Why problem solving requires structure and creativity

Like most things in life, problem solving is more effective (and enjoyable) when both structure and creativity are part of the process. For an example that might hit a little too close to home, think about your recent trips to the grocery store. Let's review three options:

 

No structure, all creativity

No structure and all creativity at the grocery store makes Jack an unhealthy boy. When I go to the grocery store without a list (no structure) and all creativity (think hunger), I'm bound to make questionable choices that my less hungry self will regret. I usually end up avoiding the exterior aisles with all the fruits, vegetables, meats, and eggs and saunter through the interior aisles with all the sugar injected deliciousness.

 

All structure, no creativity

All structure and no creativity at the grocery store makes Jack a boy ripe for binging a full pint of Ben & Jerry's Chunky Monkey standing over the kitchen sink at 2 am. If you haven't been on the receiving end of that golden spoon, I've done it enough times for both of us.


When I go to the grocery store with a list (structure) and no creativity (not hungry, convicted I'll only eat fruits and vegetables for every meal for the rest of my life), I'm setting myself up for trouble because achieving absolute perfection on a diet is difficult.

 

A balance of structure and creativity

The winning ticket for grocery store success is going in with a list (structure) and allowing for some flexibility in food choices (creativity). Sticking with healthy foods for the bulk of meals and snacks with the occasional treat is much more sustainable than the all or nothing approach. It will also produce a healthy body and relationship with food.

 

Hungry yet?


Problem solving has many parallels with grocery store shopping (never thought that connection would be possible, did you?).

 

No structure, all creativity

Complex problem solving without structure (such as a tool like 8D) generally involves haphazard discussions, little to no progress on eliminating the problem, and will likely lead to a lot of frustration. It's akin to running a large scale project with no Gantt Chart, action register, or milestones to hit. You feel like you should be making progress because you're doing something, but you're not doing what's necessary to be effective.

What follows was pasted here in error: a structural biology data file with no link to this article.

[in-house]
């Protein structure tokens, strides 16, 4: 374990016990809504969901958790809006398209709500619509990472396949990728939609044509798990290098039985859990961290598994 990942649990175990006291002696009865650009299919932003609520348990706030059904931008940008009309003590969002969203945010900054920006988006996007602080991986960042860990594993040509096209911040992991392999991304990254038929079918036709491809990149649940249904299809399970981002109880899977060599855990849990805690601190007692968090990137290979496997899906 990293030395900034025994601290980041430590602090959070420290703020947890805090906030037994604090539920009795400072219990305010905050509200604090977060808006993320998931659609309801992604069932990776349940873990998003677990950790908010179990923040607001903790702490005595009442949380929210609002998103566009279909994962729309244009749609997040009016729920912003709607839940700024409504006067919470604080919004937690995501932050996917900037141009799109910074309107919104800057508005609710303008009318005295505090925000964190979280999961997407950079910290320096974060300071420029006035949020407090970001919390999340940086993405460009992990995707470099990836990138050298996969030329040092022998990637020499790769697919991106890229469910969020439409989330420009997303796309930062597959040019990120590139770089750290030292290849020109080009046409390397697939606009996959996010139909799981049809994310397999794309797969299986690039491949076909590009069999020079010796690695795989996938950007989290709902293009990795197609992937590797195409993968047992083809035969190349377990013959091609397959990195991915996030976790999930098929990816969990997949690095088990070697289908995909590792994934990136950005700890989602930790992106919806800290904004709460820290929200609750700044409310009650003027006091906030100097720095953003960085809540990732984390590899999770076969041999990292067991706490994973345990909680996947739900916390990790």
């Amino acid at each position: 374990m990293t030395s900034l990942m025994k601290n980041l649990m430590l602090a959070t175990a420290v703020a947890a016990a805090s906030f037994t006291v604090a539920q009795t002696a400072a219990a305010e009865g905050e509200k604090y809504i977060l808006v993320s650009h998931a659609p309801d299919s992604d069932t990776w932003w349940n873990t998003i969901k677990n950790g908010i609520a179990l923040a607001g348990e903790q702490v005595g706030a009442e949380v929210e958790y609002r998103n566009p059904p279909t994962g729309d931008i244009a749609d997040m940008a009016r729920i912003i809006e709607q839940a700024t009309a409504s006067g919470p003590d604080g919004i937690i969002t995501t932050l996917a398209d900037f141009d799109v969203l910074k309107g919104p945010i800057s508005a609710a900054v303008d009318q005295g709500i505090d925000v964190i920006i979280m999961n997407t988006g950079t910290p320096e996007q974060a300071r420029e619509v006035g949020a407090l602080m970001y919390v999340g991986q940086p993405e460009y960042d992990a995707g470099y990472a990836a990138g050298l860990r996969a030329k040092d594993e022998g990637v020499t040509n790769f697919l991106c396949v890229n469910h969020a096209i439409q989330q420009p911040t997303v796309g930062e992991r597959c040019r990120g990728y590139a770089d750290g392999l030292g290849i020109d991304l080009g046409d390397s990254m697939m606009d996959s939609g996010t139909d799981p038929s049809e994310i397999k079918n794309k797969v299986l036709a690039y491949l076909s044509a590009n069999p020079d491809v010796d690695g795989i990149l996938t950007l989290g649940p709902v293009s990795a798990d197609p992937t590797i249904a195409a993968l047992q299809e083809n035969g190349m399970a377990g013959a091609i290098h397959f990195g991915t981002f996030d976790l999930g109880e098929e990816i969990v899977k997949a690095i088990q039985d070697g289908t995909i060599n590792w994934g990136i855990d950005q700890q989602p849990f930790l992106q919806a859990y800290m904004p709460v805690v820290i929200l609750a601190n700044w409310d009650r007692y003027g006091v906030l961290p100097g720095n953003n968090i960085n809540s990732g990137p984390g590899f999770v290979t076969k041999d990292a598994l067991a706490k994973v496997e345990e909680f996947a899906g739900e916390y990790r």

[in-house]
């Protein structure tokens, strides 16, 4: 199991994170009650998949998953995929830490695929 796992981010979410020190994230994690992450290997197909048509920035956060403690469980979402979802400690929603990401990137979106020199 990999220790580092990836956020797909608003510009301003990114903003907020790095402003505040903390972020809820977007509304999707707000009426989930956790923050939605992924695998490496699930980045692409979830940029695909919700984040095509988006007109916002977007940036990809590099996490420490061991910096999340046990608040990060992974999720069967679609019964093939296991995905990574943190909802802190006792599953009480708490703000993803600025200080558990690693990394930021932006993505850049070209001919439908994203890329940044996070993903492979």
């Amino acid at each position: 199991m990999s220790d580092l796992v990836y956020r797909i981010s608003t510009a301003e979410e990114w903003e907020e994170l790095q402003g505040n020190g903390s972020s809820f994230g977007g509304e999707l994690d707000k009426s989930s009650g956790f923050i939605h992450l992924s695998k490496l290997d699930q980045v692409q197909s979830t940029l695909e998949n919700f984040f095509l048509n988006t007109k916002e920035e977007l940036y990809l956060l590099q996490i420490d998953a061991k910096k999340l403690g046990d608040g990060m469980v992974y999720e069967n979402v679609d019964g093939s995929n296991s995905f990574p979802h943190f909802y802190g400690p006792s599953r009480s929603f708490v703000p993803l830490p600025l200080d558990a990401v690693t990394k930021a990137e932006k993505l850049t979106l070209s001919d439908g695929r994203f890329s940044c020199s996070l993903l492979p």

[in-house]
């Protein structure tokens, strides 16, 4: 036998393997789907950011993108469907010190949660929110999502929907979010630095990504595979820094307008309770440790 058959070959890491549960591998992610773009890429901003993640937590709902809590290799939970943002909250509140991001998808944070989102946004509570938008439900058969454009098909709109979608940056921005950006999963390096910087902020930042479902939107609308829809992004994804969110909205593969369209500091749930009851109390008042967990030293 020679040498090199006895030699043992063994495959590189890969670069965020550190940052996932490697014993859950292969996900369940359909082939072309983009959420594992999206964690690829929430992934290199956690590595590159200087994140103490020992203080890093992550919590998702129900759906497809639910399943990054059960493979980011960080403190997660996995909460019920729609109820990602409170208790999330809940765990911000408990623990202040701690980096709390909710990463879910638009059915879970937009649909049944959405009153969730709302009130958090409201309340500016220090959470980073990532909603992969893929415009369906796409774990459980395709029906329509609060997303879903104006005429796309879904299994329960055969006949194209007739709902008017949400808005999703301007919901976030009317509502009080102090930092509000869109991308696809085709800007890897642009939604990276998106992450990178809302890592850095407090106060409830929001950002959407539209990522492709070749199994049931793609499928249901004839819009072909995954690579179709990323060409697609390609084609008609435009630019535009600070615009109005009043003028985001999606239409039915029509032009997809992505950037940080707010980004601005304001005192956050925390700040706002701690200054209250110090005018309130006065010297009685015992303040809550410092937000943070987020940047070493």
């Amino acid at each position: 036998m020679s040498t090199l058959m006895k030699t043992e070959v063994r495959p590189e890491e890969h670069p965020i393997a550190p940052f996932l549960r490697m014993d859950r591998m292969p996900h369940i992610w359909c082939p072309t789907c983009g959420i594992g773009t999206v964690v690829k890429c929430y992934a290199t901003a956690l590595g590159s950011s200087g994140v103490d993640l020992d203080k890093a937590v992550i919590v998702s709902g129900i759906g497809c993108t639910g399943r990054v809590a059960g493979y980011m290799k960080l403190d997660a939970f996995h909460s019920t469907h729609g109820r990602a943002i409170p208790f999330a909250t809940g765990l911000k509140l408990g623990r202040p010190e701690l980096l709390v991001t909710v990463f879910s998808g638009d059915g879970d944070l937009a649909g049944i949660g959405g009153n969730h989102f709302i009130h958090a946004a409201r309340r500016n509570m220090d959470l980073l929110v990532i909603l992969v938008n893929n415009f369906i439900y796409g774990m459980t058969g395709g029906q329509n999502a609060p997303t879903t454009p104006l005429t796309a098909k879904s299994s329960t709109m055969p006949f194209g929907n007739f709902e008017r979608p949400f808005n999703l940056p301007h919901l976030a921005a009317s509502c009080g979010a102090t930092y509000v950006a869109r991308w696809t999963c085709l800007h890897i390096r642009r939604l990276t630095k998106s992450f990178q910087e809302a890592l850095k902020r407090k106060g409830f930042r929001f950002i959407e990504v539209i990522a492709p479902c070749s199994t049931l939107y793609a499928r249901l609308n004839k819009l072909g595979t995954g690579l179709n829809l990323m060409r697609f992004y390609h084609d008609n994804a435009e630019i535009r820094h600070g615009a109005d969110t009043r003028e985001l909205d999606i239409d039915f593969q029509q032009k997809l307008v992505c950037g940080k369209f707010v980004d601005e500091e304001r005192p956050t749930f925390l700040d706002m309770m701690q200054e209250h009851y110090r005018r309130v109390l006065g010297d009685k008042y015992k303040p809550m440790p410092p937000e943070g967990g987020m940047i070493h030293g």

Look, a squirrel!

 

All structure, no creativity

If you've ever participated in an 8D session (bless your heart), you're familiar with how challenging they can be from a keeping your eyelids open standpoint. They can be tedious, boring, and ineffective if done poorly. A lack of creativity sucks the energy out of the room and disengages participants quickly. If you're the facilitator, you dread sending out the meeting invites and if you're a participant you pretend you're triple booked during the same time slot (the other two "meetings" involve cleaning your desk and organizing your junk mail).

 

A balance of structure and creativity


As you've likely figured out by now, problem solving is best done when there's a blend of both structure and creativity. 8D forms and other similar problem solving approaches provide tremendous value. They help people stay disciplined and focused on solving the problem, ensure there aren't gaps in the approach, and document the steps along the way for future reference. Creativity in the process is what helps the team generate better solutions to the problem, keep them engaged and contributing, and helps craft a more robust and elegant final solution. Some ideas on how to add creativity to the session are:

  • Perform go and sees. Go to where the problem exists.

  • Utilize brainstorming tools like affinity diagrams, mind maps, and story boards.

  • Create sub-groups that brainstorm alone and report out to the broader group. This reduces group think and allows for more creative options.

  • Review other areas where the problem does not exist for inspiration.

Don't just go through the motions of completing the form. Draw out the best of your team by using a blended approach with both structure and creativity. You'll get better results and your team will find time to catch a nap after work hours.


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